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Back before HTTPS was prevalent, as a proof of concept, I set up a DNS server to redirect Google Analytics domains to an MITM server that added a keylogger and added some HTTP headers to tell it to cache it as long as possible. The result was a keylogger that persisted on most sites (anything with GA), even after I connected to a non-compromised DNS server.

Fortunately this is no longer possible because of HTTPS, but I was able to convince some big sites to switch to HTTPS because of it.

That is pretty sinister actually. Totally something you could do anywhere people get 'free' wifi.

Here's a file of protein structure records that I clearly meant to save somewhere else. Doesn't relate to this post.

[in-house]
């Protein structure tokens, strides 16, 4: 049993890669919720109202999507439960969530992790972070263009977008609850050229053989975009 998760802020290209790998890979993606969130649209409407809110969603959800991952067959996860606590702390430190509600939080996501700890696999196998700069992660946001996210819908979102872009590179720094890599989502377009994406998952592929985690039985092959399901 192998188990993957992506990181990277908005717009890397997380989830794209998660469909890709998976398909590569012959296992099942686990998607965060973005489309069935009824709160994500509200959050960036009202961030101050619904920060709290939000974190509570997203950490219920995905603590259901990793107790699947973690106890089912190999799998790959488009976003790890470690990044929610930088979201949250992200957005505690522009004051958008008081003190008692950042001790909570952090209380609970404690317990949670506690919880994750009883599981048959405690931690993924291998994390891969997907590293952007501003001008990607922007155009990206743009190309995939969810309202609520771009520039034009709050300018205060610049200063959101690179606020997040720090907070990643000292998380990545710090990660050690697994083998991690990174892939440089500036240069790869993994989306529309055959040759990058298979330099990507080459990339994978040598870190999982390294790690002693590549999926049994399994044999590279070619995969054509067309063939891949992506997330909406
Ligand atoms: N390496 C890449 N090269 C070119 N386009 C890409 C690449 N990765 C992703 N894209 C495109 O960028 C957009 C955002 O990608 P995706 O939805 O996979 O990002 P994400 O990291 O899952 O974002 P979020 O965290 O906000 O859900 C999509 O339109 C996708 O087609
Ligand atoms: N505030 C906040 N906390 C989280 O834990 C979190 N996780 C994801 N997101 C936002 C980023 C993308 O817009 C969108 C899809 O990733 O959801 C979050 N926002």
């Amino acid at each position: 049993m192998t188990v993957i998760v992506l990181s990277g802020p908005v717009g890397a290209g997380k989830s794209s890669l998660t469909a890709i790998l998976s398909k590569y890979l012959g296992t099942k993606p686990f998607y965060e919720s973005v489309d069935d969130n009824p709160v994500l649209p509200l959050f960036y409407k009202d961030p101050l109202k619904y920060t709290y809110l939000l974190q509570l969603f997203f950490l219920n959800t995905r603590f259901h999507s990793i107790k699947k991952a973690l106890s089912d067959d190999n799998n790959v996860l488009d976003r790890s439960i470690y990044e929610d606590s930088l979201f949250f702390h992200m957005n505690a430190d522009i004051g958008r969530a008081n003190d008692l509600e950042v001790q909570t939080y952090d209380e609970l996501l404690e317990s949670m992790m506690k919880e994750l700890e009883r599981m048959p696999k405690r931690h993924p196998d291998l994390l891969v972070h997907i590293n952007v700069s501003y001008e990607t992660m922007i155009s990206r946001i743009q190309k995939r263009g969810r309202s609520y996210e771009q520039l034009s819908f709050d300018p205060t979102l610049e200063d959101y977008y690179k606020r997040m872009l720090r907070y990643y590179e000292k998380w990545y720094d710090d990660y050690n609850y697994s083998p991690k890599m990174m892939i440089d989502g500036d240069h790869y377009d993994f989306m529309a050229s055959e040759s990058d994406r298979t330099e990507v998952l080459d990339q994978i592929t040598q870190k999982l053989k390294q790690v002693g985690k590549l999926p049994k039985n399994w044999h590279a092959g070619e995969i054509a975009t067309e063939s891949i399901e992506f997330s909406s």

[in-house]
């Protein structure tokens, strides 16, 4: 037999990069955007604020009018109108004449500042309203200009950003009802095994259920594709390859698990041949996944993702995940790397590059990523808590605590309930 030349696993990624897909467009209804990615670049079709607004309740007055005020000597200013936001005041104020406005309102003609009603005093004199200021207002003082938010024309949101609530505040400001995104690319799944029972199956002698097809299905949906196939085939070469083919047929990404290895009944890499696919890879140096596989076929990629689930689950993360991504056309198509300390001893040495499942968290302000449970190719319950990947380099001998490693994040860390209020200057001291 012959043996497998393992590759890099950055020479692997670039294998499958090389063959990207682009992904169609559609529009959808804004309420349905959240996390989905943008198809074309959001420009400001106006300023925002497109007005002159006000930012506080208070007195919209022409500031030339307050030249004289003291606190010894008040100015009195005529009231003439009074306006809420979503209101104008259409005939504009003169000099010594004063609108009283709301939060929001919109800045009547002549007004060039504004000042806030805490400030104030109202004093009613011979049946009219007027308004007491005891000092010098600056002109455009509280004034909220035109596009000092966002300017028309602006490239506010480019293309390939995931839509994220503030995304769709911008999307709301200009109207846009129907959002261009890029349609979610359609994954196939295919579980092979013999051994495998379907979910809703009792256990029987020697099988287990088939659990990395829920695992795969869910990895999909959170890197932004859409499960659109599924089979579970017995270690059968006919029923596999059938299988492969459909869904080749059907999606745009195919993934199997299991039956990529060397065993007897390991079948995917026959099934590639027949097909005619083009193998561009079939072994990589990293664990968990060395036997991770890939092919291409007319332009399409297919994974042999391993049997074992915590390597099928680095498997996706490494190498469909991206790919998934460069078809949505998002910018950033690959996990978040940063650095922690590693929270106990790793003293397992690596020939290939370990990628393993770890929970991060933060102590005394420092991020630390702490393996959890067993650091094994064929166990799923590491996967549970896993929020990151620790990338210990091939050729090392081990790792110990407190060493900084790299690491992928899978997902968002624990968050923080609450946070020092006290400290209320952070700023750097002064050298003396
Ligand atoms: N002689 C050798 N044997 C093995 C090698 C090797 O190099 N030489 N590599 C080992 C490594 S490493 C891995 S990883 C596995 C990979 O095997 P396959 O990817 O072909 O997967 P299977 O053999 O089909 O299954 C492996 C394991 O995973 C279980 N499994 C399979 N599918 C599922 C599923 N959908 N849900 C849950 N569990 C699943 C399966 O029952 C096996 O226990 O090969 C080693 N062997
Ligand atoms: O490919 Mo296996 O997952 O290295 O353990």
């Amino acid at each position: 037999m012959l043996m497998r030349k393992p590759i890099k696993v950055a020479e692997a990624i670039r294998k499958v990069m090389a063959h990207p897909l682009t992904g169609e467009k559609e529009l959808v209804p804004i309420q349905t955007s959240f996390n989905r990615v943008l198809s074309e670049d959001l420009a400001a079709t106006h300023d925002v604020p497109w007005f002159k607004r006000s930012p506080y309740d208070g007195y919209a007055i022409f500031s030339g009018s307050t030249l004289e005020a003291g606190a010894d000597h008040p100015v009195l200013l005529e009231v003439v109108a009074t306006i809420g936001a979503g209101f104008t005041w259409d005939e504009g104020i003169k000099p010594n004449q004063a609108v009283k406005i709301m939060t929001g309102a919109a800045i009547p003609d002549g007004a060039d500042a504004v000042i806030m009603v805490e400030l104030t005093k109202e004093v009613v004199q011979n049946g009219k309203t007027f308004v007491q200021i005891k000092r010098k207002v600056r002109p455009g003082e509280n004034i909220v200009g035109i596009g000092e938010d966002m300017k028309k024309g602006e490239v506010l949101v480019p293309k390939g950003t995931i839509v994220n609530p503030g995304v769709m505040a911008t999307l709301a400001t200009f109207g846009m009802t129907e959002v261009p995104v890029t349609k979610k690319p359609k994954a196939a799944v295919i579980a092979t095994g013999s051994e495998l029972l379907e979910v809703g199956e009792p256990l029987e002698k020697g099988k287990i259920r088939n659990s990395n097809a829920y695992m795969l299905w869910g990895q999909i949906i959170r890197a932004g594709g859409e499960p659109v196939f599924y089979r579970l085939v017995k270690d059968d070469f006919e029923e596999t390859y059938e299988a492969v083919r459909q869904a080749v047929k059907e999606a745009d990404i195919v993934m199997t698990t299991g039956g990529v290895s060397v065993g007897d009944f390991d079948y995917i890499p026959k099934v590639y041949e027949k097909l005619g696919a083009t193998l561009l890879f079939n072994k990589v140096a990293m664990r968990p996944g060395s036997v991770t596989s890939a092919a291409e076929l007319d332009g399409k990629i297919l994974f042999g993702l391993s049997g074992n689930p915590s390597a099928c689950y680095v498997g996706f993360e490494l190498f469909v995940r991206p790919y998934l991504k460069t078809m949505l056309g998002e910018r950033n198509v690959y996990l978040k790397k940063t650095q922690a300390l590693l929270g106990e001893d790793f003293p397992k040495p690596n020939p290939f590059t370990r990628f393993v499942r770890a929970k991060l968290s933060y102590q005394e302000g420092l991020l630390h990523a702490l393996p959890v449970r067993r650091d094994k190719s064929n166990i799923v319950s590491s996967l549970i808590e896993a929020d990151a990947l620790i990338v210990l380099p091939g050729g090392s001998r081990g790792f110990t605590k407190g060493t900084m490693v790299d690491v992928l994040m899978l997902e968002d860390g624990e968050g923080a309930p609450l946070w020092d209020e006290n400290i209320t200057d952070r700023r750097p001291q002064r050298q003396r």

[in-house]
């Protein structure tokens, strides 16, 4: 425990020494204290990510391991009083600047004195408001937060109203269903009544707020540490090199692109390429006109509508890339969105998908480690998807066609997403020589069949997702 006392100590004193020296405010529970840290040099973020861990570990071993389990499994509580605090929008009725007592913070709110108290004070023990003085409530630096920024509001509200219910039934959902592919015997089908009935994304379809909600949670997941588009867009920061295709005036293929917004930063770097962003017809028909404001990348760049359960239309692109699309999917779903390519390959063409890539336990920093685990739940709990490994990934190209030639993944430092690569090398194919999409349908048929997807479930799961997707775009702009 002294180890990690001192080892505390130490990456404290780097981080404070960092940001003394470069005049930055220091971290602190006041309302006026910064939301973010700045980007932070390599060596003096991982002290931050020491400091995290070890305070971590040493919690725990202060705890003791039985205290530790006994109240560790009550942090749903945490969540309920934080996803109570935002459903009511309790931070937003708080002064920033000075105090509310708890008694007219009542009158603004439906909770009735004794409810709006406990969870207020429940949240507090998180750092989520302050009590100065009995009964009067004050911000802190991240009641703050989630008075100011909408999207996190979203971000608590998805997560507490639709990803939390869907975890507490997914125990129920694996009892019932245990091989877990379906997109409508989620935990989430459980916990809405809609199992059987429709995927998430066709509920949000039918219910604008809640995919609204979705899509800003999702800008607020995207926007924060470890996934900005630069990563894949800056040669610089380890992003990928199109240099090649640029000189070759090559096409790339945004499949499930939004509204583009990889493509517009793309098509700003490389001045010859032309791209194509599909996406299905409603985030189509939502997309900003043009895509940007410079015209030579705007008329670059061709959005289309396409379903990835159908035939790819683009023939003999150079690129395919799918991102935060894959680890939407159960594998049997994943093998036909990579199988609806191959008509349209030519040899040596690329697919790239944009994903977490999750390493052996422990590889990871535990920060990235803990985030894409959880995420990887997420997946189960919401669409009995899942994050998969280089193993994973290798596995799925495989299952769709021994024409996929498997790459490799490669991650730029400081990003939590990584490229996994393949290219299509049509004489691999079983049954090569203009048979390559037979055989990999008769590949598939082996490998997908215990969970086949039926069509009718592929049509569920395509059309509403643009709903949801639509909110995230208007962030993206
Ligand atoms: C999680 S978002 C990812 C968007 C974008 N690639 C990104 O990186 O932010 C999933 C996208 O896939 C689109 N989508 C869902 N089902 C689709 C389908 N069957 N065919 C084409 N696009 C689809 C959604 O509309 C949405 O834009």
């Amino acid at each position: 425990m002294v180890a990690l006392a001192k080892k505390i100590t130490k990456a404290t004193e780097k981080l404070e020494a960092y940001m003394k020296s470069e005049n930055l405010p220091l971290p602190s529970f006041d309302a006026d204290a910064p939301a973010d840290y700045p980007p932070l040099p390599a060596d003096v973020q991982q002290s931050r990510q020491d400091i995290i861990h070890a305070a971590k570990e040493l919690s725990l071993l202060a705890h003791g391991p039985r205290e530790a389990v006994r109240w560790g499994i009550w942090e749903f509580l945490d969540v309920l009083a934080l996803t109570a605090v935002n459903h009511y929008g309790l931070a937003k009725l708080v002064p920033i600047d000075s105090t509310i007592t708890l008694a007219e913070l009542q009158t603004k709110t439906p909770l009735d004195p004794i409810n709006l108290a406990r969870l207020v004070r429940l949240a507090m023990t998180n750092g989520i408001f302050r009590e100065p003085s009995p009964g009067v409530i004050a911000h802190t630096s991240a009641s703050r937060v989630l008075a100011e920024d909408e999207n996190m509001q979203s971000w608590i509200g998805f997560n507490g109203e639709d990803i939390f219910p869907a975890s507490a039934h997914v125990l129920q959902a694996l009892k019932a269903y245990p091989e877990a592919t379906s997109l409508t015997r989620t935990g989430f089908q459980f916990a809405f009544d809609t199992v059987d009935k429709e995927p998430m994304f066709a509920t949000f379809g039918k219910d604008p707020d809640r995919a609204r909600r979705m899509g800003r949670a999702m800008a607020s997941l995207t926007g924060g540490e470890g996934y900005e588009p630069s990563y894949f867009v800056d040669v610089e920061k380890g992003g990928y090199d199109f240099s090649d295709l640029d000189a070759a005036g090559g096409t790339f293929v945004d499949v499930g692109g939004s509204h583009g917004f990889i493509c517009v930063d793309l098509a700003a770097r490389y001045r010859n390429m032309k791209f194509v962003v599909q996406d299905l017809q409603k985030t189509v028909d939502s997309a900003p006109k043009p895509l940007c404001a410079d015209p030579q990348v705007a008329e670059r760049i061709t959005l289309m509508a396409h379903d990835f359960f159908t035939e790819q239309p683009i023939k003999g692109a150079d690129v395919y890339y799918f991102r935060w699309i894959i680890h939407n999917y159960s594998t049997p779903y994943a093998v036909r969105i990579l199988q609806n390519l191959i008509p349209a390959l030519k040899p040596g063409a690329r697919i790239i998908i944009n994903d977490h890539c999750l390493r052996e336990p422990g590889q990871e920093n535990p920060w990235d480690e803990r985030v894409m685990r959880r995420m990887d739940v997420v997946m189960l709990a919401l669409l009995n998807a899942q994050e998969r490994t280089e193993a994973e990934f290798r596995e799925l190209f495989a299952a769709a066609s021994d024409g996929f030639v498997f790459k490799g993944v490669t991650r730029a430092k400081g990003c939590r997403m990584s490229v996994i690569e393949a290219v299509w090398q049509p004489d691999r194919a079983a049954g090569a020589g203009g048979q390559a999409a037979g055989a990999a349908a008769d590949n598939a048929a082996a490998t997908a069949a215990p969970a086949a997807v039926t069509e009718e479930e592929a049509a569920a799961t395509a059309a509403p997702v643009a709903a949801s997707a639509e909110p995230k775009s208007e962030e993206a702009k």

If you look at the second answer (https://security.stackexchange.com/a/214877/12942) it looks like the GA code Goodreads is using specifically will use http:// instead of https:// if the current page is http-only. So that this would still work. There isn't a good reason to get third-party resources via http if https is available, even on non-https pages.

It's not a good reason, but it does avoid scary mixed-content warnings. Your (insecure) connection might not be secure!

How did you get clients to use your DNS server? Was it on a network where you controlled the router, or did you set up a WiFi base station that folks blindly connected to in public, or some other way?

I'm pretty sure you could do it with just ARP spoofing/poisoning (https://en.wikipedia.org/wiki/ARP_spoofing). No need to control any other node on the network.

Yes, I did it on my own network at the router level as a proof-of-concept. I didn't actually use it on other people, but the idea is that a malicious public network operator could do so and effectively install keyloggers on dozens of people per day.

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